Magazine article The Exceptional Parent

Home Modification for Independence and Success. (Accessibility)

Magazine article The Exceptional Parent

Home Modification for Independence and Success. (Accessibility)

Article excerpt

Providing the most effective environment for children with special needs can be challenging and seemingly expensive. But with sensible, creative adaptations to everyday problems, the home environment can be modified surprisingly inexpensively to promote development, independent function and success for the youngsters in our care.

Daily challenges for children with special needs include eating, dressing, hygiene, transportation, school activities and play. Within the home, difficulties with these activities are often addressed with the aid of simple environmental changes. Occupational therapists view these environmental changes in terms of modification or adaptation. Settings in which children most likely engage in activity--homes, schools, after care facilities and outdoors--are given primary attention. By applying combined knowledge, experience and creativity to home modification, occupational therapists and parents facilitate function in daily tasks while boosting self-esteem and encouraging independence.

Modifications and accessibility may be categorized into three separate groups:

* Occupational performance (function)

* Activities of daily living

* Accessibility and safety

Presented here are some common categorized concerns and modifications suggested to ease those concerns while promoting independence and success.

Occupational Performance/ Function Positioning:

The foundation for independent function is positioning. Positioning can affect the child's engagement in occupation, progress in activities and ultimately self-esteem and motivation. Both the child's body and objects in his surrounding environment may be positioned to enable performance. Activity challenges occur in the three lying positions: prone (on tummy) supine (on back) and side-lying as well as seated and standing positions. Some commercial positioning systems are complicated and require careful measurements and evaluations by therapists for proper ordering. Occasionally a simple block of wood placed under a booster seat is sufficient to provide the stability needed for erect, healthy posture ready to engage in purposeful activity.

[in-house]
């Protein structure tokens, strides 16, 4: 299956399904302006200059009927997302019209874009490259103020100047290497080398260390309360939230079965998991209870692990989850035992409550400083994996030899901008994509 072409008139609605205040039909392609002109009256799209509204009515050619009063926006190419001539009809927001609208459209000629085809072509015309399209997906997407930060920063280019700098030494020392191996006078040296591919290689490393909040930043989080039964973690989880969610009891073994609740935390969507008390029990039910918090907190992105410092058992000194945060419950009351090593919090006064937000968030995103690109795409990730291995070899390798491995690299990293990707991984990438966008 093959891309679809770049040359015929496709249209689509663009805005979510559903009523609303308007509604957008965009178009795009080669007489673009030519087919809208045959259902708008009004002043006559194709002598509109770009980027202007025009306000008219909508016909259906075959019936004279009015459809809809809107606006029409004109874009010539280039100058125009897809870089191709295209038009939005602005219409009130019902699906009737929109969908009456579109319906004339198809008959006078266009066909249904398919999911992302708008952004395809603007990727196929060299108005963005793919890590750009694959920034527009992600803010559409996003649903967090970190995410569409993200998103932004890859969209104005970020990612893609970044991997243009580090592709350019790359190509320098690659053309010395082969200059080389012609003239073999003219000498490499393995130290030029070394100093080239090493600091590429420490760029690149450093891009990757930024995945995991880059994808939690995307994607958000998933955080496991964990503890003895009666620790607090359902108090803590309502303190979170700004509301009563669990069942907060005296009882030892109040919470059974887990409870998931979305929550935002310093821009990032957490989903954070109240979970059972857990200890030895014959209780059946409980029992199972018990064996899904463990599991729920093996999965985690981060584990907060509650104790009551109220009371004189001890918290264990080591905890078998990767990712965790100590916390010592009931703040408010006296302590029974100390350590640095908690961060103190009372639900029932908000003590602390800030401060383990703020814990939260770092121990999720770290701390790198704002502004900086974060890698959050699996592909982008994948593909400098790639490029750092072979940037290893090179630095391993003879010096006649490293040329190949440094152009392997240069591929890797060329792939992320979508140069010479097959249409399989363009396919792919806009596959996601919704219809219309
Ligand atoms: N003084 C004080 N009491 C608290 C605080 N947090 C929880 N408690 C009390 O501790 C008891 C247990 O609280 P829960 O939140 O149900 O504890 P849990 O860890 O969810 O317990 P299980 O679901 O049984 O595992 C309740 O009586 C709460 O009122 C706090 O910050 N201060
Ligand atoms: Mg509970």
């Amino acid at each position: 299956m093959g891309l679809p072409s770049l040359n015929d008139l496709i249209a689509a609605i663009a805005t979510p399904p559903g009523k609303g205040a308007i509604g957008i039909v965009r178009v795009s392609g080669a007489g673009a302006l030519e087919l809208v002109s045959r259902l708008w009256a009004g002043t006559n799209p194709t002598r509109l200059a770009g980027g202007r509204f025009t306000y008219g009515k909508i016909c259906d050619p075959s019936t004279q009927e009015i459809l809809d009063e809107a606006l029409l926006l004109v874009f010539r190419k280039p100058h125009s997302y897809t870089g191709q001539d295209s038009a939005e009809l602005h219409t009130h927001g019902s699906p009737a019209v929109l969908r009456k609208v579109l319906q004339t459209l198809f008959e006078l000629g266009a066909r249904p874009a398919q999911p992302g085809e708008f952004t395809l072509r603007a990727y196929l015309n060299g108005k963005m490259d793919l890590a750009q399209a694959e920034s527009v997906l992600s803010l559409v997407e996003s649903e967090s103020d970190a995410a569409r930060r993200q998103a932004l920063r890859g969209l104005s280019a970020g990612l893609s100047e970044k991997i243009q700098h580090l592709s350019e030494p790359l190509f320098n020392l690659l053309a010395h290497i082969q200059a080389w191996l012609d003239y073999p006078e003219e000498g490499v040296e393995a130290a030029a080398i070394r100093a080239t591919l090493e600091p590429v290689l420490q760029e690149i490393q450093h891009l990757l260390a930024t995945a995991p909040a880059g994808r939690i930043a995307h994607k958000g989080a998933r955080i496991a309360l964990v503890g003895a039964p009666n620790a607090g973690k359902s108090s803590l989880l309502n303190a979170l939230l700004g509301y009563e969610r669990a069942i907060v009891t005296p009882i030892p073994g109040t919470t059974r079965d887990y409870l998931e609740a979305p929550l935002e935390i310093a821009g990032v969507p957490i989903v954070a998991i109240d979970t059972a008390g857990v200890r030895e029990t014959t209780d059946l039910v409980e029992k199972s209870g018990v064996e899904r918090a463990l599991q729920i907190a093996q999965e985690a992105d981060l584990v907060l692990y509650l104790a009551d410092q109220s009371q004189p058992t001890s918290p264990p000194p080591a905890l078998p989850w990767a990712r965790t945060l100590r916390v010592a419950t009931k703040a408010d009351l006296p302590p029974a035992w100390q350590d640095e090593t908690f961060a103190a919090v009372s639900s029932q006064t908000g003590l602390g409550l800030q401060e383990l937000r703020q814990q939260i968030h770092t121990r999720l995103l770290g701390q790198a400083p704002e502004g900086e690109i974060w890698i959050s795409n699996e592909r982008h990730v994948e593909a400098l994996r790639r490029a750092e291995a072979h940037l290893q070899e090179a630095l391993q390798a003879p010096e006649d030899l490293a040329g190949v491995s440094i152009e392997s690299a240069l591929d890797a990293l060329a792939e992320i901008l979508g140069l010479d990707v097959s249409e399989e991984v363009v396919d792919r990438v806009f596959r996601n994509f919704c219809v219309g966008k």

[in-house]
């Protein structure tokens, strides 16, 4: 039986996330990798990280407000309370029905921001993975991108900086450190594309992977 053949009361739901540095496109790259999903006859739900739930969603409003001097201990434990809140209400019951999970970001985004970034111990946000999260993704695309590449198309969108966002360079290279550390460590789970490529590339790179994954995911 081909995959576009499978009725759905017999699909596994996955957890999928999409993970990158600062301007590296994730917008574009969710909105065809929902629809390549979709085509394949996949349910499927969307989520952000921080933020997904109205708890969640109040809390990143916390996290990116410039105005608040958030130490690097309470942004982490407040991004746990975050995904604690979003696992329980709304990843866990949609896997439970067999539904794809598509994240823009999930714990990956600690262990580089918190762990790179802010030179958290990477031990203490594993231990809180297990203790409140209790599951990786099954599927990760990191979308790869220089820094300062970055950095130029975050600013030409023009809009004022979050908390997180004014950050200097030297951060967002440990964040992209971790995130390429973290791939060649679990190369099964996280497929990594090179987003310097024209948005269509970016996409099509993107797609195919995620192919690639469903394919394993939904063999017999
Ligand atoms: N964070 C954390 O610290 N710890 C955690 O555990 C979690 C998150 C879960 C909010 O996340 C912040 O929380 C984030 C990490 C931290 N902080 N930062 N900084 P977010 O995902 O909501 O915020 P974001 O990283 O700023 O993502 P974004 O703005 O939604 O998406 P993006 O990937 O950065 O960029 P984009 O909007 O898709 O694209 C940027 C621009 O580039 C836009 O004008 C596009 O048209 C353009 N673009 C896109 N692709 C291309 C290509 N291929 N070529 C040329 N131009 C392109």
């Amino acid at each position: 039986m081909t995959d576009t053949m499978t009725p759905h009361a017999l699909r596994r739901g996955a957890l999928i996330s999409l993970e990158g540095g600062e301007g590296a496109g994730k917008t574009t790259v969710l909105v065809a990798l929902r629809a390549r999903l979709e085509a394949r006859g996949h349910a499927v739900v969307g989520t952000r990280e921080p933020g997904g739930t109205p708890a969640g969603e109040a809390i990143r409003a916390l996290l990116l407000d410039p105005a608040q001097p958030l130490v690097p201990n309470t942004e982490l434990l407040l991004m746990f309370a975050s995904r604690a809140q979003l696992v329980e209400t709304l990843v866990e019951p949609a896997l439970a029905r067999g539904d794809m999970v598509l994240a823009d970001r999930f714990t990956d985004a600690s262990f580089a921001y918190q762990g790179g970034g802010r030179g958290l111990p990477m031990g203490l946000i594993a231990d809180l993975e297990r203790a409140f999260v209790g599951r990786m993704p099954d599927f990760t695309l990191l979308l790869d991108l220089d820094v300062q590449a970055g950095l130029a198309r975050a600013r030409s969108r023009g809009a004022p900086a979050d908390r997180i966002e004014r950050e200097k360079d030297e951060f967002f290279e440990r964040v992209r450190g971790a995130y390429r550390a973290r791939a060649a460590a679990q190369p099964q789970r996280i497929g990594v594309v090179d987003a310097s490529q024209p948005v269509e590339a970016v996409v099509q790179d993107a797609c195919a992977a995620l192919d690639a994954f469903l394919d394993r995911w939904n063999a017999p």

Because every child's positioning needs are different, proper approaches to individual positioning can be challenging. If special equipment is needed, a key factor for parents and therapists to consider is flexibility for growth. Select pieces that grow with the child by deciding what position needs the most attention, (standing, seating etc.). The equipment or adaptation should be designed to allow for adjustment to meet the child's needs as he grows. Materials are a consideration as well. Positioning equipment for the home is fabricated with dense foam or wood often covered with materials such as polyurethane that do not absorb liquids, making cleaning quick and easy.

Positioning objects in the immediate environment may also facilitate a child's ability to perform developmentally appropriate tasks. For example, positioning a bath caddy in the shower for easy access to soap, shampoo and conditioner may mean independent bathing for an older, moderate to high functioning child. Sometimes a child may groom, brush teeth, dry and comb hair more effectively in a seated position rather than standing. Perhaps a bath chair on wheels easily pulled to the sink and mirror may provide the accessibility needed to perform these self-care tasks.


Imperative to function and safety is stability. A basic tenet in occupational therapy practice states mobility follows stability. Adjustments to achieve that stability, therefore, may include securing a chair, table or desk to the floor or placing a rubber mat on the seat of a chair or under schoolwork. Moderate to high functioning children achieve success attempting daily tasks when stability of tools, utensils and appliances is provided as well as stability in sitting, standing and upper extremity control. …

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